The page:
By Annya Kong, Contributor
As Payton welcomes the class of 2026 into the building for the first time, it also welcomes a new cohort of teachers. This year, there are 22 new staff members joining the WPCP community! I met with Ms. Momchilov, a new science teacher at Payton to hear her story.
Paw Print: So, to start – could you give a little background on yourself before you ended up here at Payton?
Ms. Momchilov: Mm-hmm. Well, I was born and raised in Chicago. I went to college at University of Illinois Urbana-Champaign. I graduated with a Bachelor’s in Science for Molecular and Integrative Physiology, and then I got a job in a contract laboratory, right out of college, as a chemist. I worked there for a couple of years… then I moved to Wrigley Gum Company and worked as a chemist for them for a couple of years – quality assurance chemistry lab. Then I went and got my teaching certificate and I became a teacher! I taught at Clemente, I taught at Schurz, I taught at Disney II Magnet… and now I’m here.
Paw Print: So, what ended up drawing you to teaching?
Ms. Momchilov: Well, when I was a chemist – obviously, I enjoyed it, but there was a lot of downtime … it didn’t give me a sense of purpose, you know; I wanted to feel like I was making a difference in people’s lives, and I wasn’t getting that working in the lab. So, I decided to see if I could go get a teacher’s certificate, and at the time, I came across a program that was a really rapid, intense way of getting your teaching certificate if you already had a Bachelor’s and were working in a field. So while I was working full time I was going to classes for three hours every night on Monday, Tuesday, Thursday, and then for four hours on Saturday mornings, for two semesters – and then I student taught, and then I became a teacher.
Paw Print: How has your experience been at Payton so far? Anything you enjoy, are critical of? Anything that surprised you?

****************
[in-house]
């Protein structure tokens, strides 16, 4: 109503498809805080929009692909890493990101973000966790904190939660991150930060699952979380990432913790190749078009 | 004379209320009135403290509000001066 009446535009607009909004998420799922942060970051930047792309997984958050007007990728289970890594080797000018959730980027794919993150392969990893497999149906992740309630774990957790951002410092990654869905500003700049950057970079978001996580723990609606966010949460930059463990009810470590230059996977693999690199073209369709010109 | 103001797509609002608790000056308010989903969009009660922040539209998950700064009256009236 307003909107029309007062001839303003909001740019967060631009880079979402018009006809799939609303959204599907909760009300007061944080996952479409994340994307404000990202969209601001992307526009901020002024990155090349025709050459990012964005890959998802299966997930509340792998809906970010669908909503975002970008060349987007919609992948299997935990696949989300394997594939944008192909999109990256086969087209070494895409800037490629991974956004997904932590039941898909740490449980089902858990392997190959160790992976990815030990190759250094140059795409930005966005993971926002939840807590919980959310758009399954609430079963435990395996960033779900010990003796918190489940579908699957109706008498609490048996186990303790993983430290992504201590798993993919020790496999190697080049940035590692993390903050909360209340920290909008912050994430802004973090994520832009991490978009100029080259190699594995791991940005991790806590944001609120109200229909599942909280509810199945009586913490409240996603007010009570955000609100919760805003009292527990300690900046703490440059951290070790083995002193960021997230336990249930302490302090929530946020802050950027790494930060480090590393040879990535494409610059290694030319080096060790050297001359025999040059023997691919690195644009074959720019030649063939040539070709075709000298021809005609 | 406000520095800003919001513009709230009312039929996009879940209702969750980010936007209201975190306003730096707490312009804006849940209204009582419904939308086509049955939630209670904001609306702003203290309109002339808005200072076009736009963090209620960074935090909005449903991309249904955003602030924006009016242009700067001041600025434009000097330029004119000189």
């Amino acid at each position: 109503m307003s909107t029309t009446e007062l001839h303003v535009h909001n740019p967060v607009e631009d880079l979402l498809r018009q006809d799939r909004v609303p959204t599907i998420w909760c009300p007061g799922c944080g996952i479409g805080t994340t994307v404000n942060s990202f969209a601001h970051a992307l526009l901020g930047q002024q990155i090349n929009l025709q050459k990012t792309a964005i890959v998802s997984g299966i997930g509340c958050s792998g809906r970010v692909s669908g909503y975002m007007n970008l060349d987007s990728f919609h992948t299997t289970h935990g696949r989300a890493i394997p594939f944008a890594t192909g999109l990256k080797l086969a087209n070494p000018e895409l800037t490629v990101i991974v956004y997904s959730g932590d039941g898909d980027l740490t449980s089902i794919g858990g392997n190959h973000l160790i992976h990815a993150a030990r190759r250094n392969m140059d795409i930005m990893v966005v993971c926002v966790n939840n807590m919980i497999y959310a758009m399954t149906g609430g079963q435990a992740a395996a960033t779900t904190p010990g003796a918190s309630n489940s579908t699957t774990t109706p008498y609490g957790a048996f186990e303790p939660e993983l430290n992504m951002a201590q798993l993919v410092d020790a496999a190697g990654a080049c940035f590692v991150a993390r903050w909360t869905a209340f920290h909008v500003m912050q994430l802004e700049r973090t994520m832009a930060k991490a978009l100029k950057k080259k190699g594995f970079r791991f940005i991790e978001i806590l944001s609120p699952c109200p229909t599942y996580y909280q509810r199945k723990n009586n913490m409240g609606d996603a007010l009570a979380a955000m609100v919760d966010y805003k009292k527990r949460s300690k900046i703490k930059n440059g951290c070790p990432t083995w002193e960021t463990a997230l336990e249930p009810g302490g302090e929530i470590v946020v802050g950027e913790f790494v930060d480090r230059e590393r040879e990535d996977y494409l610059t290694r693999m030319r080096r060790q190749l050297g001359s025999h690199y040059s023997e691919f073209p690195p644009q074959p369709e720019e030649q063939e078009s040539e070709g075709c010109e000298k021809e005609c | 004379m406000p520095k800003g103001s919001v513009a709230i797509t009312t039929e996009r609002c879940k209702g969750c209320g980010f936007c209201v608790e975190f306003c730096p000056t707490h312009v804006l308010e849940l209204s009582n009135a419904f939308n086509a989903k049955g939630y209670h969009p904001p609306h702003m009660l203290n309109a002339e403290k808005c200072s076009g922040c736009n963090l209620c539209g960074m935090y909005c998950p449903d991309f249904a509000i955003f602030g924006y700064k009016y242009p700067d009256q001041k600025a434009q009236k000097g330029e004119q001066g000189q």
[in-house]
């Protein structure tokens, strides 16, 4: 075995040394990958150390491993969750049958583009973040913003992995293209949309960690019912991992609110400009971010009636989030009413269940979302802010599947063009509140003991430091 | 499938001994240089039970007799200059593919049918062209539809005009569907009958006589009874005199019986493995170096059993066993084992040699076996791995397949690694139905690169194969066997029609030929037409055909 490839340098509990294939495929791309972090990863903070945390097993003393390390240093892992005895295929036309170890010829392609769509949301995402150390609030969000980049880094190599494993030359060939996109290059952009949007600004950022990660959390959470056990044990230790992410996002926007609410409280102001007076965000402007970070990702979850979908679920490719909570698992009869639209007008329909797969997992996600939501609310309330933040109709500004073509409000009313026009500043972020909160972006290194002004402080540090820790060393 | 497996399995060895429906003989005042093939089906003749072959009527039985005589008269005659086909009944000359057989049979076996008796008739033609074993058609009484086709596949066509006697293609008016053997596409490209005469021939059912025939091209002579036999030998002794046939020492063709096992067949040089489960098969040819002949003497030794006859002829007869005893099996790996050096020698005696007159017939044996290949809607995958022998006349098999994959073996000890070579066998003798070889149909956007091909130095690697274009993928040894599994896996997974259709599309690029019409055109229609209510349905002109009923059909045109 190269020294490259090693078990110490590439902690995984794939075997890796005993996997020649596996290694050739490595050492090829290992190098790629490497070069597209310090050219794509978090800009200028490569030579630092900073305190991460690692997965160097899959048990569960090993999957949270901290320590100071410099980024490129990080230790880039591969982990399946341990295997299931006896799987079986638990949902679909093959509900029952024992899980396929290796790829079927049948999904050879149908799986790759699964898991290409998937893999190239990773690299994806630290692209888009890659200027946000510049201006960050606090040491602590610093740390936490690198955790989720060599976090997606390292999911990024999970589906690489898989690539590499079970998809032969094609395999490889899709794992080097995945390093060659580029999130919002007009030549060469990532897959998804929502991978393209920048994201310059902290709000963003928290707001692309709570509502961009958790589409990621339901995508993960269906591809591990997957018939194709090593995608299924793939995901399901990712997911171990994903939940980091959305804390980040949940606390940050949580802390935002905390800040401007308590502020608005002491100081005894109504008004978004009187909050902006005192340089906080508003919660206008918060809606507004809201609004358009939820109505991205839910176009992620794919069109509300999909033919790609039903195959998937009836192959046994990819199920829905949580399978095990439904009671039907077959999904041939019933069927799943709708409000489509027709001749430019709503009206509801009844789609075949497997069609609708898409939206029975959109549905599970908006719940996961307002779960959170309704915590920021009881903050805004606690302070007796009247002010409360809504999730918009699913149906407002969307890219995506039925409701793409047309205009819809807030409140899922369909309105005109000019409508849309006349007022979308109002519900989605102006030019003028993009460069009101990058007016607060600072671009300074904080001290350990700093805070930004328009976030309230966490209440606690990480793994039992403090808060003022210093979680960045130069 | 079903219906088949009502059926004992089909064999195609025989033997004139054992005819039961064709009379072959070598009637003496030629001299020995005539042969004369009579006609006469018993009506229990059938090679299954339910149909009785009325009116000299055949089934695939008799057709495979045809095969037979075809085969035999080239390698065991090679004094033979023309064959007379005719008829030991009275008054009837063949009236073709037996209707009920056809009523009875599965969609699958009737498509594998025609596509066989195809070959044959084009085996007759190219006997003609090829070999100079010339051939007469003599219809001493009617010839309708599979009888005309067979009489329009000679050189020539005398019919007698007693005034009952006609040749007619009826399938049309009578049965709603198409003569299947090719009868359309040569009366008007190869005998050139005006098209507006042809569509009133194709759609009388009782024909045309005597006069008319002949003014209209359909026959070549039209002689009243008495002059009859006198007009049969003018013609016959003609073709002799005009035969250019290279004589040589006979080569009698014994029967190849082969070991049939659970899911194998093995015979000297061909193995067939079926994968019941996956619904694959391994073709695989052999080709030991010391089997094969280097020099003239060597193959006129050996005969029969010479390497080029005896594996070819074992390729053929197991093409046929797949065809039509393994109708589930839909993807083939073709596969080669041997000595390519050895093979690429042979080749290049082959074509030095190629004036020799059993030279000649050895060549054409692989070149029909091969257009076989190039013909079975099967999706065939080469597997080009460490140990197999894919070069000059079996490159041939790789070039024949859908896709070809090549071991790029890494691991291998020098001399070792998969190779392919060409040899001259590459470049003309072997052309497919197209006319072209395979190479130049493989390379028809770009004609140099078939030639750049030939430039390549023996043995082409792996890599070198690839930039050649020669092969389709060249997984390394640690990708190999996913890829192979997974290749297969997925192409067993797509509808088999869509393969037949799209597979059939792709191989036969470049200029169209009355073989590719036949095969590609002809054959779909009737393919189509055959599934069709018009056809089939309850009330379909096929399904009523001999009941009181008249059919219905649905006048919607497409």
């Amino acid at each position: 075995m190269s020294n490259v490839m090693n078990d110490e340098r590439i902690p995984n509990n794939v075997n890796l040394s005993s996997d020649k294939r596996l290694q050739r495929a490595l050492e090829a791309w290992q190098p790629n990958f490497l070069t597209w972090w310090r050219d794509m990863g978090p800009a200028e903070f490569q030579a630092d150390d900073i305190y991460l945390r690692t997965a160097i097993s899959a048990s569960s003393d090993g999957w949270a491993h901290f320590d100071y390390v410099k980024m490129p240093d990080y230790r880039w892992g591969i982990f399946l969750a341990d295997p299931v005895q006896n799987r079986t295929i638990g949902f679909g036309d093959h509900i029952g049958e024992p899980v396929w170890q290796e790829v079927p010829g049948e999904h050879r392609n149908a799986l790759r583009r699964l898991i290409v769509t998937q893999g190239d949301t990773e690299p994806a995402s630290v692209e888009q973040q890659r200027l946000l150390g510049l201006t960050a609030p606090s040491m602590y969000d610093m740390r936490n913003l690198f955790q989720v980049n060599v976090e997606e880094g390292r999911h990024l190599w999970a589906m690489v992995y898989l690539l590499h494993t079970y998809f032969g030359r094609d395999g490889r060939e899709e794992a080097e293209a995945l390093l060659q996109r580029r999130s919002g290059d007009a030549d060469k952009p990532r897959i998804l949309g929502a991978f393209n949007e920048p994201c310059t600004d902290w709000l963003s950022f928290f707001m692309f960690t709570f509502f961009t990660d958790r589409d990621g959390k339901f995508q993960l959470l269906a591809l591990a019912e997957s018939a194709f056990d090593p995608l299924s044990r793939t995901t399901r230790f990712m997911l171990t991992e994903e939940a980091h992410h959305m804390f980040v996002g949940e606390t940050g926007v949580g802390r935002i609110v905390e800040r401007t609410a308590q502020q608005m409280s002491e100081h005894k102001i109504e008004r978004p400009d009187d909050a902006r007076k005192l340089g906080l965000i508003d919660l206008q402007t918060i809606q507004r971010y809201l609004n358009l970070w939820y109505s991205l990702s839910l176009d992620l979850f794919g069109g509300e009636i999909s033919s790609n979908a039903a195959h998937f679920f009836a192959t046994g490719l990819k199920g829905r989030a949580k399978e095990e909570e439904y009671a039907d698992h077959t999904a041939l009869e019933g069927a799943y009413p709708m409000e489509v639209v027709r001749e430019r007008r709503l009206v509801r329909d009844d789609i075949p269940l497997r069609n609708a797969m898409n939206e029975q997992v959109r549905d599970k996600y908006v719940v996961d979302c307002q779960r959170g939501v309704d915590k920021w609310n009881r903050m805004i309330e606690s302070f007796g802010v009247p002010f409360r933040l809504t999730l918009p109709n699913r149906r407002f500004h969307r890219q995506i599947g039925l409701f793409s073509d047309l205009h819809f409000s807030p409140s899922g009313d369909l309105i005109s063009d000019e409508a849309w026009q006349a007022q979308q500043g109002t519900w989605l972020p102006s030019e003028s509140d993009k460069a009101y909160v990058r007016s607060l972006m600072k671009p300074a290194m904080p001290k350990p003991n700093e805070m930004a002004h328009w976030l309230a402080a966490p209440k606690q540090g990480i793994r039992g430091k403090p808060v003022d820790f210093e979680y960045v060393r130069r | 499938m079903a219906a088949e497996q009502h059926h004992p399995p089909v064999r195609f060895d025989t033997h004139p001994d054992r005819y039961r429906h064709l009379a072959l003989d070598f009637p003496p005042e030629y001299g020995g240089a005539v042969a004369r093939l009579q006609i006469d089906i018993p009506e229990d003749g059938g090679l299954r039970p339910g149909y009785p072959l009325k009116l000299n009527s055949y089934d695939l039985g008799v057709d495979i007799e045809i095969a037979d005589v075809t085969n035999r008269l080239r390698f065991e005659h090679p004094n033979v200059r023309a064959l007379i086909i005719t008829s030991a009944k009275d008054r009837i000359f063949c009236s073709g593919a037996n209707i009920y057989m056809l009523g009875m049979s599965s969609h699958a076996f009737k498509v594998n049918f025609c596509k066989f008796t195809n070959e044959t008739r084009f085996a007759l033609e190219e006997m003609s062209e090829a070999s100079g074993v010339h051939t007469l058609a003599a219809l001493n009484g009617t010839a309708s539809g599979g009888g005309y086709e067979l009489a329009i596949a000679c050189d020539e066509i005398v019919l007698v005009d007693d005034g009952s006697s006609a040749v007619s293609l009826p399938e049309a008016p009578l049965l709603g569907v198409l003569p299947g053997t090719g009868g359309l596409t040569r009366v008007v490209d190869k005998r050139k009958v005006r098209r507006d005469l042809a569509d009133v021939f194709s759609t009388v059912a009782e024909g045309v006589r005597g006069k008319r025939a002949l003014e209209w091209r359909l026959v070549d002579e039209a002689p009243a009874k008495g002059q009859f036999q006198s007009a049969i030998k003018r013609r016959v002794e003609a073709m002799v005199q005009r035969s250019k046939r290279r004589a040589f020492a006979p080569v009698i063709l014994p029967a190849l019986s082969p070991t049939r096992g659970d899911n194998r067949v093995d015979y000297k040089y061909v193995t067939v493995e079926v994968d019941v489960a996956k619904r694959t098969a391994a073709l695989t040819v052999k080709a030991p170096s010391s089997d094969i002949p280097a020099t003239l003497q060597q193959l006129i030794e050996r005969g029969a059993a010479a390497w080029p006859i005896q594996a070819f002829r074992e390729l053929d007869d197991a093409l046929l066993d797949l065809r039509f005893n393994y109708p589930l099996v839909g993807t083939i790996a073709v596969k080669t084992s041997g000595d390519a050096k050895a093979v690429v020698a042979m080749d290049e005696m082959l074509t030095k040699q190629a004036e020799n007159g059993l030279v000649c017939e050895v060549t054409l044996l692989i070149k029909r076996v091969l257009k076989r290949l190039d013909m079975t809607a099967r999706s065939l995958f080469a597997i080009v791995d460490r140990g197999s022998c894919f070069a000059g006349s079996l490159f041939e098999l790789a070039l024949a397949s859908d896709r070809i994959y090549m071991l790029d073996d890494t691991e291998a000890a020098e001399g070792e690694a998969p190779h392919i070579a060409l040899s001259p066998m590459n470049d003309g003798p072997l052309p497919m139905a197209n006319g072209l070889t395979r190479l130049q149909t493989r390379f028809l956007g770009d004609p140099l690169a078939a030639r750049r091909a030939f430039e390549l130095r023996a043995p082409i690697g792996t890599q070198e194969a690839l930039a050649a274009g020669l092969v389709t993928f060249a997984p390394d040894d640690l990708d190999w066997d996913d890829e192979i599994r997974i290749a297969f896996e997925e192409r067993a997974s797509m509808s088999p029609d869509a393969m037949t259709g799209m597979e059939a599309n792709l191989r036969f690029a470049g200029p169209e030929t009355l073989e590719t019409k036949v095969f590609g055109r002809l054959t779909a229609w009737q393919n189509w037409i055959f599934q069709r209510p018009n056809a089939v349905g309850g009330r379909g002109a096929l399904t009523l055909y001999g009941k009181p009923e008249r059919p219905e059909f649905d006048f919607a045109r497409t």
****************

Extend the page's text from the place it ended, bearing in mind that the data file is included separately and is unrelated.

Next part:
Ms. Momchilov: I’m surprised by how much I’m enjoying it! At first I was nervous, because Payton has such a strong reputation as such a wonderful school…and so I had my own sort of sense of imposter syndrome, where I felt like “maybe I’m not good enough to be here”. But now that I’m here, and I’ve been here for a couple weeks, I have found nothing but really strong support from my colleagues; the other teachers are so knowledgeable and so helpful and everybody’s willing to make sure that I feel supported as a new teacher. I don’t feel isolated in any way. And then the students are just fantastic; everybody’s so motivated and willing to learn, and I appreciate that so much. So, I really have no complaints – well, sometime’s the humidity is a little high and it gets a little puffy.
PawPrint: So, I know you have a sort of adversarial view of homework as a teacher – could you explain your position on that?
Ms. Momchilov: I do think that the way we do school has changed over the decades, and, in a time when homework was more traditional, I think that the hours that students spent at school were shorter. It was more likely that a student would be in school for maybe only five hours or even less, and so they had more time to do things like homework. They might have gone to school and had strictly academic and lecture-based exposure to content, and then would have gone home to do practice on their own. I think that in more modern society, students have huge responsibilities and so many things to do with their own lives in terms of extracurricular activities, jobs, sports, music interests, taking care of siblings, helping parents out around the household – all this other stuff. So I think that the view of how we do school has changed, and then the hours have certainly changed – I think the time that you’re supposed to be in school is much longer, and I think there’s no reason why I should send you home to do more homework when you’re already so limited with the time that you have. So, I always tell my students, “My homework assignment is, go be with your family.”
PawPrint: What’s the impact you hope to have on your students? What do you want them to take away from your class?
Ms. Momchilov: The most important – if we’re talking about the four C’s of Payton – is curiosity. Never stop being curious, never stop being interested, because, if you are interested, you become interesting to other people; they will see that, they will pick up on that, and they will, in turn, spread that to other people. So having a curiosity about science and never taking things at face value, constantly questioning and exploring more and wanting to know more, and always asking “why, why, why, why,” will lead you down a path of craving your own education more.